Posted on: August 26, 2019 | Written By: Doug Oster |
Everybody Gardens editor Doug Oster gets asked a lot of questions. A lot. And he doesn’t mind offering gardening advice. But rather than just limiting those answers to the person who asked, we thought it might be a good idea to share that wealth of knowledge with everybody.
There are three ways to send in your questions:
(The questions may be lightly edited for grammar/clarity/etc.)
Laurel: This past winter we lost a grand old apple tree to a severe wind storm. (It took us a week to clean her up!) It’s now almost fall and the best time to plant new trees. Since it was not disease that took her out, can we plant the new one near the spot of the old? What would be your recommendation for an apple tree? We have room for two now since the storm also took out eight tall pines.
Doug: You’ve got plenty of time to think about it as September is a good month to plant. It’s also a good idea to plant a couple of different varieties that bloom at the same time to aid in pollination. It’s fine to plant them in the same location as the old tree.
Did you get the stump ground out, or is it still there? If it’s still there, that might hamper the planting. So the first decision is how big you want the tree to get. There are dwarf, semi-dwarf and full-sized apple trees. Most modern varieties are pretty disease resistant.
Next is what kind of apple do you like to eat, there are many different varieties. I would go to a local orchard or a place like Soergel’s that also sells trees. Taste different apples and talk to them about which trees would work best for you. Here’s an online source to give you an idea of what’s out there.
Connie: If I plant my cabbage earlier in the spring, will I escape those moths?
Doug: No, they will still find the cabbage. I cover plants with a floating row cover when planted to thwart the cabbage looper moth.
Donna: I have this lilac tree that the bark has split down the side. The tree still had leaves, and I see no bugs. I have sprayed it with neem oil just in case. Could you help me?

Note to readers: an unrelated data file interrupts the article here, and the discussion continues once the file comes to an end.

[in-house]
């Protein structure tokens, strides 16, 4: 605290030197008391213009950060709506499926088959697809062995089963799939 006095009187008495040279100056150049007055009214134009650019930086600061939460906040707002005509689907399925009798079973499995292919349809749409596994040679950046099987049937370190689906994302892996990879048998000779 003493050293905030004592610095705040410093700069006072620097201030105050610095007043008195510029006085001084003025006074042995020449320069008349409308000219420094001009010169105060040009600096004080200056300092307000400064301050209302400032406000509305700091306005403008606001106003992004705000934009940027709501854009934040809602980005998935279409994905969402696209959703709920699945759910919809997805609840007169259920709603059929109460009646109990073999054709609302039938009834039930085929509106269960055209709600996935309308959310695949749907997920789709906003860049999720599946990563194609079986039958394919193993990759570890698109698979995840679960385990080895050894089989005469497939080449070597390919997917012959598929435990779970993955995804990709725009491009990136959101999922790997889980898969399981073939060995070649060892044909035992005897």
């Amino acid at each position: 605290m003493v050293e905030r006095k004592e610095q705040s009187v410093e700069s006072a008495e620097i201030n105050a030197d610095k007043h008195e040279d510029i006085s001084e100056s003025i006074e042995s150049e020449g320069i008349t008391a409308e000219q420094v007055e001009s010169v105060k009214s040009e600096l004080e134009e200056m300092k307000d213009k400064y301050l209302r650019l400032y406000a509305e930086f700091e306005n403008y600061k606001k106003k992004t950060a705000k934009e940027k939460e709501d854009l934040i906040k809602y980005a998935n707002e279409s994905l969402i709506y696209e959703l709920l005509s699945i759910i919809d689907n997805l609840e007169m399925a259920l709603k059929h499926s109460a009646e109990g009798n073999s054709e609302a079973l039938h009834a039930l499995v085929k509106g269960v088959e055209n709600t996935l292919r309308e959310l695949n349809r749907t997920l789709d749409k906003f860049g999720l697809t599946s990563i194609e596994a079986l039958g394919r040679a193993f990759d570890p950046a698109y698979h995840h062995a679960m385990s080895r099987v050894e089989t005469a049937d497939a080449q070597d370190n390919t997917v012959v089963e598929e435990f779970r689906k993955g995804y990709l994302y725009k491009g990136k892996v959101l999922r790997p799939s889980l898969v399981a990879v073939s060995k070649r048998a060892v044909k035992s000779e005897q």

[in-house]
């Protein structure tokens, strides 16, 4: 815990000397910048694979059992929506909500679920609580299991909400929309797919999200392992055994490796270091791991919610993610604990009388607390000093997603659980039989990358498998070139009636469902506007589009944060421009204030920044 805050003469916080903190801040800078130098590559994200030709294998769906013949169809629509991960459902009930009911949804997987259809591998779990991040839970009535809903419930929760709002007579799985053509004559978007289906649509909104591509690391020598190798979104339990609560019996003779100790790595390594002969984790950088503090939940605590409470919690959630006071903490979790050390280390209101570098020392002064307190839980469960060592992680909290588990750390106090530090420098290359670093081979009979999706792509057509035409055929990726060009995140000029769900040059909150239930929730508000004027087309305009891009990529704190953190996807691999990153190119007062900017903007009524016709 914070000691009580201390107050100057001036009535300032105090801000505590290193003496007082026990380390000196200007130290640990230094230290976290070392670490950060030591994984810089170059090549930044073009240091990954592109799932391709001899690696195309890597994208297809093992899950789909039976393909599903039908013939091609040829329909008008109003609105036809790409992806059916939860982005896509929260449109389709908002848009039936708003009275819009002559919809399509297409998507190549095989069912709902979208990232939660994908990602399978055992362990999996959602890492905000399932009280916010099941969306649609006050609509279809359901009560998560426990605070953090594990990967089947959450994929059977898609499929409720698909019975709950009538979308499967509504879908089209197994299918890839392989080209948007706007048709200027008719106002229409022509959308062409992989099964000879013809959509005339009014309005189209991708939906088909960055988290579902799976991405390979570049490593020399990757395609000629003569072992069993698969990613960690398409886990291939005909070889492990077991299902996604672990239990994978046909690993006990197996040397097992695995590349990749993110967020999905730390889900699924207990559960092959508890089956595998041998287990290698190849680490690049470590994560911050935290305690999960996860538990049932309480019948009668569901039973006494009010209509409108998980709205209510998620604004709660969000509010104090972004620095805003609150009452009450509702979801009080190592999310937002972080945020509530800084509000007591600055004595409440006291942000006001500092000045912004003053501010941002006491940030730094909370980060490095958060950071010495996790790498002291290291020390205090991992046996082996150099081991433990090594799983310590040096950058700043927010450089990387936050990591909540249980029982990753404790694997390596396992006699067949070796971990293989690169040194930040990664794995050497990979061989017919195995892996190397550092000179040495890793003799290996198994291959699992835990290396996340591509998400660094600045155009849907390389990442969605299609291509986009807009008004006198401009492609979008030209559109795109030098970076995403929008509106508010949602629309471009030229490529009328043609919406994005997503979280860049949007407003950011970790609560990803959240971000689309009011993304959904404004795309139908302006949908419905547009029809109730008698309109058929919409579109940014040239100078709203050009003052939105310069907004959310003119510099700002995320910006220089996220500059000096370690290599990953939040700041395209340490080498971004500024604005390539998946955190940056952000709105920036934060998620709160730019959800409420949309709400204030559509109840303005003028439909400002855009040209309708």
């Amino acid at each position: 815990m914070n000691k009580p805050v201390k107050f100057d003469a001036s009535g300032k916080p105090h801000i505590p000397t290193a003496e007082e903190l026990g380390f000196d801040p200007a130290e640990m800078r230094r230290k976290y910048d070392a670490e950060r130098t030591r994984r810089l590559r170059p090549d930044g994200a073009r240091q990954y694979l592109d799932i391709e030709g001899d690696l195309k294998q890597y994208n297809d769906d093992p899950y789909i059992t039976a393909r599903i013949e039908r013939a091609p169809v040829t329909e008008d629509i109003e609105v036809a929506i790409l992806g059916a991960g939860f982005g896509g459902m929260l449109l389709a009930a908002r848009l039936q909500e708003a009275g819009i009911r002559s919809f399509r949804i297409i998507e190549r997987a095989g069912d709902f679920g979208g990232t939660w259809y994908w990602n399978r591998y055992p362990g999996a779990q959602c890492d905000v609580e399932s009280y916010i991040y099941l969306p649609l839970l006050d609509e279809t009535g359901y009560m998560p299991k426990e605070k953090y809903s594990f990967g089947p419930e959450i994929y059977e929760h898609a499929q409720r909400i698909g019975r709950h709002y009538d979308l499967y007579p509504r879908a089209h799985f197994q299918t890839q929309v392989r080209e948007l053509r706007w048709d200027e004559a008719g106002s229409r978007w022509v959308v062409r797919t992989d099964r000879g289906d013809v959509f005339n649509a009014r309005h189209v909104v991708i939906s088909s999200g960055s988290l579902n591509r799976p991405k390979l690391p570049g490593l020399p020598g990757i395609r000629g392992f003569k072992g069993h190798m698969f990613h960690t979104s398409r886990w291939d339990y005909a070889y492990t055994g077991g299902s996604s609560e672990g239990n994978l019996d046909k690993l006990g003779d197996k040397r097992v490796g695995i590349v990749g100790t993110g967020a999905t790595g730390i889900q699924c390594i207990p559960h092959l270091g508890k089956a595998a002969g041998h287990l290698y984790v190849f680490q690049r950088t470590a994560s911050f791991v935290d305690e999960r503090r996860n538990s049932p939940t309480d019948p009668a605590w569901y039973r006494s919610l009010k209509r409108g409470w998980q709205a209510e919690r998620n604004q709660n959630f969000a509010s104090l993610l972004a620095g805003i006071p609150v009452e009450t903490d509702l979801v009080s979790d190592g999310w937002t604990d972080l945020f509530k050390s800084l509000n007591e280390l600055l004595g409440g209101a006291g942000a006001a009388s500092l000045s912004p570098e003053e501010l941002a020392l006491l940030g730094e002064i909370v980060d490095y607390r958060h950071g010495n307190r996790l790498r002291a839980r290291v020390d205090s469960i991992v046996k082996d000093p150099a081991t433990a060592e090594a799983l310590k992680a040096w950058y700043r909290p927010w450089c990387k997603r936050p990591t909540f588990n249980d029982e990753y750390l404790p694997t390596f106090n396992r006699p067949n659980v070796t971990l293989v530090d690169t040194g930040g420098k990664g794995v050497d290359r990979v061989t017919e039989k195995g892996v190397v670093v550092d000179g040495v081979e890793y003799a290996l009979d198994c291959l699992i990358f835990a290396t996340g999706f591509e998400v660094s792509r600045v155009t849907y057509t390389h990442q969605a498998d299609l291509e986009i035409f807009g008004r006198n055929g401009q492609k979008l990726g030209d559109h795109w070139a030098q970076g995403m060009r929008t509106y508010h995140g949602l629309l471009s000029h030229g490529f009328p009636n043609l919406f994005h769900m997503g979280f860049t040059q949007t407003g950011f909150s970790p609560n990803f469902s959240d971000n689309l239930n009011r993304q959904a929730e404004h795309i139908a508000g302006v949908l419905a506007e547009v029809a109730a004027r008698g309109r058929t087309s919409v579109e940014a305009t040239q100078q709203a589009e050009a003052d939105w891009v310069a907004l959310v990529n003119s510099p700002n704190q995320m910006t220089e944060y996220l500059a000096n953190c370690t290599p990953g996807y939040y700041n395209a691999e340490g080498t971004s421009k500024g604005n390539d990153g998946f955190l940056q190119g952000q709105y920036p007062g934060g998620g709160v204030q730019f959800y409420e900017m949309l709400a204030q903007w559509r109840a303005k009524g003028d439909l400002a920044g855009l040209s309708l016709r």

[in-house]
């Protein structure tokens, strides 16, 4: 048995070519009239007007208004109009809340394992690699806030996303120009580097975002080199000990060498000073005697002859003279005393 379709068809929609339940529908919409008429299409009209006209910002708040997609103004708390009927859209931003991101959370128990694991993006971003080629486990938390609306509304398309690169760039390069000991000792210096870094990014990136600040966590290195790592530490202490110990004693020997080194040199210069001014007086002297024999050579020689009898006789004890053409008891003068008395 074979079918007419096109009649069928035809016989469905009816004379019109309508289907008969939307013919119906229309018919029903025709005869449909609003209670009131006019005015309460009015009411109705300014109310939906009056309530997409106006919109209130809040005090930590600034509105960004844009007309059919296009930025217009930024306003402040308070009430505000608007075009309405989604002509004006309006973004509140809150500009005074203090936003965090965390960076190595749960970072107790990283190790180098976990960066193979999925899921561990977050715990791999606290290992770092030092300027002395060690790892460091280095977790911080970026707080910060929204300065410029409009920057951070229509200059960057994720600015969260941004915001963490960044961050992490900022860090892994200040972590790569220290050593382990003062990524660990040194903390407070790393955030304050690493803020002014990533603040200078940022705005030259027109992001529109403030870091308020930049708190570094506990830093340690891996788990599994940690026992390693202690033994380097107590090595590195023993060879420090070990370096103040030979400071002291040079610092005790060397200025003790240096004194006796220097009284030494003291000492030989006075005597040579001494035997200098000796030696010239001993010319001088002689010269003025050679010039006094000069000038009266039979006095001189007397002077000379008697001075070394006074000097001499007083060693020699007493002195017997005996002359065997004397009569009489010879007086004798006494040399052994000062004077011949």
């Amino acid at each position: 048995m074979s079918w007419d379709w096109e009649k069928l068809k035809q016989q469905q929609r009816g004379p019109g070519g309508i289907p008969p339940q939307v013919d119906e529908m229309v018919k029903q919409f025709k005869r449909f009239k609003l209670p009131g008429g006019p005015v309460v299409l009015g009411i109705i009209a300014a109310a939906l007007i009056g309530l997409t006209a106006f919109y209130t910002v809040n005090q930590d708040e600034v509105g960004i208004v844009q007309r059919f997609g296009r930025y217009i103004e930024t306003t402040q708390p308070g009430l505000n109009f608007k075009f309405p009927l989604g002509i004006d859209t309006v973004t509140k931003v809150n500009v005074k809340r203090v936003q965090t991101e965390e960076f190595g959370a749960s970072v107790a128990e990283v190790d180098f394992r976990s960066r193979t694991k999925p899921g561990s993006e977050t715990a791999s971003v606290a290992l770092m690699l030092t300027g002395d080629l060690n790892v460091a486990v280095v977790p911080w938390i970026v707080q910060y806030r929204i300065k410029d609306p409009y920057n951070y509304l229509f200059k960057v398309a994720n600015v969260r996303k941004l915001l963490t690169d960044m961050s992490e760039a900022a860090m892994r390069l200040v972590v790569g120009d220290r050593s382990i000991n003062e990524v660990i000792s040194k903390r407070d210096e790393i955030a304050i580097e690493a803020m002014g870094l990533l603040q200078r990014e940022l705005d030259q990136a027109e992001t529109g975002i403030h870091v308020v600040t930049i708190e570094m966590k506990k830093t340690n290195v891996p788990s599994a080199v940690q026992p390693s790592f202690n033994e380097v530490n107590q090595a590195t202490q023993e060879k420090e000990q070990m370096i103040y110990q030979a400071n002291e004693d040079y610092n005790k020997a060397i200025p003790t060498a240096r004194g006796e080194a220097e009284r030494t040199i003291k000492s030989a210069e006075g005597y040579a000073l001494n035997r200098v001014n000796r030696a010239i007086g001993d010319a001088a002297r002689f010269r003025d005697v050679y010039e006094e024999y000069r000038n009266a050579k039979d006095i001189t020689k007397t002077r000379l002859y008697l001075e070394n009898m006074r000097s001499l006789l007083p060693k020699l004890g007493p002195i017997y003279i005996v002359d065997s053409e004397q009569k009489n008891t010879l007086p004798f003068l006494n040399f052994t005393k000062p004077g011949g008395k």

Doug: That does not look good at all. I would contact a certified arborist; they will come out for free to diagnose the problem. I use Davey Tree, but anyone who is ISA certified could help.
Michael: What would be your recommendation for a regular organic treatment of a yard? I’m finding that I can research to death. My grass is green but fades a bit in later summer. I do have bare patches in the backyard from when the animals were going after the grub. I would like to begin a corn gluten treatment for the crabgrass.
I’m just wondering if I can follow some “prescription” that you might recommend. You know, aerate every spring, spread Food A in spring, corn gluten meal in spring, Food B in autumn, cut grass at a higher setting, etc.
I know that I may be trying to simplify a complex system, but I’m wondering what the best method to do that would be. I have two children under two and want a healthy-looking, healthy-feeling and safe yard to be in without needing to spend an enormous amount of time treating it. When the boys are older, I can begin to care for the yard like I used to.
Doug: Here’s a basic schedule of what I would do:
Elizabeth: Why do my tomatoes have tough skins?
Doug: It’s hard to say. Usually that’s a varietal thing, as certain cultivars have thicker skins than others. If this is a type you’ve grown before, and it had thinner skins, I would blame the weather.